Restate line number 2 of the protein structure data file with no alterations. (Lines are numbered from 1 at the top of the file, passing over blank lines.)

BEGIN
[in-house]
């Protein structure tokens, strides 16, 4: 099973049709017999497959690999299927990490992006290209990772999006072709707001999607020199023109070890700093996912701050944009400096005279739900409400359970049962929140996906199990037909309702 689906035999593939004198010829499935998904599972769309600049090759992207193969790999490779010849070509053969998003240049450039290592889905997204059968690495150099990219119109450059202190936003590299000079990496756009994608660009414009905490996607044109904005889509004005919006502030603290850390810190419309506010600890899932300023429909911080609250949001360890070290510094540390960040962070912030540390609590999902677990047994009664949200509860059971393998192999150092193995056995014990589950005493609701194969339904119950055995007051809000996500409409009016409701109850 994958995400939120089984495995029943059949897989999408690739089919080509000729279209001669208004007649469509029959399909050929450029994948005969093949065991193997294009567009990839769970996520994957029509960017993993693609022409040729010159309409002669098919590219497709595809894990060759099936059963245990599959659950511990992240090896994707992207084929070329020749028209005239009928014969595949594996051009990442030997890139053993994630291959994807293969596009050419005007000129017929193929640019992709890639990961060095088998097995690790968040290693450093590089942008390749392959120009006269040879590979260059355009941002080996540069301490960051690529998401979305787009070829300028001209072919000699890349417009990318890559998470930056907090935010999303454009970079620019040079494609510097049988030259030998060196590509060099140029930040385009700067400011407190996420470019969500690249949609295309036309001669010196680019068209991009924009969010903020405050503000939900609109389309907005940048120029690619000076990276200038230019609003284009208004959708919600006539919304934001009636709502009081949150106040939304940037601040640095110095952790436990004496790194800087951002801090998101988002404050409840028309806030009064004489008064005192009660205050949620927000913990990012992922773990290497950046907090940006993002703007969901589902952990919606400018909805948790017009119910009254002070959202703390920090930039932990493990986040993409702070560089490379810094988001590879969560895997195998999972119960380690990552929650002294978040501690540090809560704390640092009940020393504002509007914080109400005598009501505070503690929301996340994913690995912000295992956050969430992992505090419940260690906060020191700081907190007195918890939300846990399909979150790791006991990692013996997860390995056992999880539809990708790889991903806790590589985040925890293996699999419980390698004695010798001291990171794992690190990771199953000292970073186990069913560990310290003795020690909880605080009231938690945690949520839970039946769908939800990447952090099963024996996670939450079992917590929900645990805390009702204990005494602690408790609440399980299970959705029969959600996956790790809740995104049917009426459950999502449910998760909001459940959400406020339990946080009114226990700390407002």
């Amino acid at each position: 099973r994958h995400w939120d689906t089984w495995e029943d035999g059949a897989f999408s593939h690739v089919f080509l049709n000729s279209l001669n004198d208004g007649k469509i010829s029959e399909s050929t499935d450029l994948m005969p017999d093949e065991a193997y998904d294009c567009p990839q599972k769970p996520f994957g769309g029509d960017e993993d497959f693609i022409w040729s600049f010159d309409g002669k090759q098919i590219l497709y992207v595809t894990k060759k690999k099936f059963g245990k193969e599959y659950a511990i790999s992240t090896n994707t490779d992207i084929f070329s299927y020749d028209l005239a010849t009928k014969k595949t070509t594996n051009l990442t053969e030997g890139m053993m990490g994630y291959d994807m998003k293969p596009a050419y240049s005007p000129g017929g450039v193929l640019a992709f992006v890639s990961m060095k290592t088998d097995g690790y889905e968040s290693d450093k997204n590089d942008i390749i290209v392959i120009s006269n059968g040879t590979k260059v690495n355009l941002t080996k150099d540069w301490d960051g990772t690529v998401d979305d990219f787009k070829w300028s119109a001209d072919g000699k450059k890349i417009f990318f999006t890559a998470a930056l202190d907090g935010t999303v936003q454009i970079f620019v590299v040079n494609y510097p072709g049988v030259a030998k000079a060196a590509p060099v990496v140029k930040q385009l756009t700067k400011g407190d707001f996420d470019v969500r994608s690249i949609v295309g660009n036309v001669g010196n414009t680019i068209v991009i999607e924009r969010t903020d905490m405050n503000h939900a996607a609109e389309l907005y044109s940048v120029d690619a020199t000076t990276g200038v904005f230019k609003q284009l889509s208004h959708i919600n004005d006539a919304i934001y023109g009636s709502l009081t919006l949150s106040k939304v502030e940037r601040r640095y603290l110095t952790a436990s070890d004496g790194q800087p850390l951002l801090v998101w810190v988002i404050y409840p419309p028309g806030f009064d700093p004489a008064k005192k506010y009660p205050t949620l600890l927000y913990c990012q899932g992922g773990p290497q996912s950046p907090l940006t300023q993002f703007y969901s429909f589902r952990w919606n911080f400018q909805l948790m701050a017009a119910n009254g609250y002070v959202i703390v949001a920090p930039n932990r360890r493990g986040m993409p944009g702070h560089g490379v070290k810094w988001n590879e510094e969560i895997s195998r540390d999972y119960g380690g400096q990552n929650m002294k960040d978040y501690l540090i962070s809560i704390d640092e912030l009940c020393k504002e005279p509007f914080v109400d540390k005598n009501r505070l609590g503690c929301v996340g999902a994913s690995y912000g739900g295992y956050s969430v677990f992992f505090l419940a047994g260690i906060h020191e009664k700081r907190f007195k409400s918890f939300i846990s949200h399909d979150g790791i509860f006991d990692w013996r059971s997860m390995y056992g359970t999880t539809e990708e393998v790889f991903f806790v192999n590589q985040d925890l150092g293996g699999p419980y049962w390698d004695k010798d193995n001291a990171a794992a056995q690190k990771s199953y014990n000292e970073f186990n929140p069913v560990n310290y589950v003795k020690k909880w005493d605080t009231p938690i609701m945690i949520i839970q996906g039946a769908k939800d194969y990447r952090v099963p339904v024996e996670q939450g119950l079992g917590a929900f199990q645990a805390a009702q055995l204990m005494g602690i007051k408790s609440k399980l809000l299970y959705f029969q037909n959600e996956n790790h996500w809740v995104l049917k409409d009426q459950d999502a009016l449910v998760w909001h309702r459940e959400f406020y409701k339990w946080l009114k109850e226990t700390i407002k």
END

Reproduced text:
């Protein structure tokens, strides 16, 4: 099973049709017999497959690999299927990490992006290209990772999006072709707001999607020199023109070890700093996912701050944009400096005279739900409400359970049962929140996906199990037909309702 689906035999593939004198010829499935998904599972769309600049090759992207193969790999490779010849070509053969998003240049450039290592889905997204059968690495150099990219119109450059202190936003590299000079990496756009994608660009414009905490996607044109904005889509004005919006502030603290850390810190419309506010600890899932300023429909911080609250949001360890070290510094540390960040962070912030540390609590999902677990047994009664949200509860059971393998192999150092193995056995014990589950005493609701194969339904119950055995007051809000996500409409009016409701109850 994958995400939120089984495995029943059949897989999408690739089919080509000729279209001669208004007649469509029959399909050929450029994948005969093949065991193997294009567009990839769970996520994957029509960017993993693609022409040729010159309409002669098919590219497709595809894990060759099936059963245990599959659950511990992240090896994707992207084929070329020749028209005239009928014969595949594996051009990442030997890139053993994630291959994807293969596009050419005007000129017929193929640019992709890639990961060095088998097995690790968040290693450093590089942008390749392959120009006269040879590979260059355009941002080996540069301490960051690529998401979305787009070829300028001209072919000699890349417009990318890559998470930056907090935010999303454009970079620019040079494609510097049988030259030998060196590509060099140029930040385009700067400011407190996420470019969500690249949609295309036309001669010196680019068209991009924009969010903020405050503000939900609109389309907005940048120029690619000076990276200038230019609003284009208004959708919600006539919304934001009636709502009081949150106040939304940037601040640095110095952790436990004496790194800087951002801090998101988002404050409840028309806030009064004489008064005192009660205050949620927000913990990012992922773990290497950046907090940006993002703007969901589902952990919606400018909805948790017009119910009254002070959202703390920090930039932990493990986040993409702070560089490379810094988001590879969560895997195998999972119960380690990552929650002294978040501690540090809560704390640092009940020393504002509007914080109400005598009501505070503690929301996340994913690995912000295992956050969430992992505090419940260690906060020191700081907190007195918890939300846990399909979150790791006991990692013996997860390995056992999880539809990708790889991903806790590589985040925890293996699999419980390698004695010798001291990171794992690190990771199953000292970073186990069913560990310290003795020690909880605080009231938690945690949520839970039946769908939800990447952090099963024996996670939450079992917590929900645990805390009702204990005494602690408790609440399980299970959705029969959600996956790790809740995104049917009426459950999502449910998760909001459940959400406020339990946080009114226990700390407002």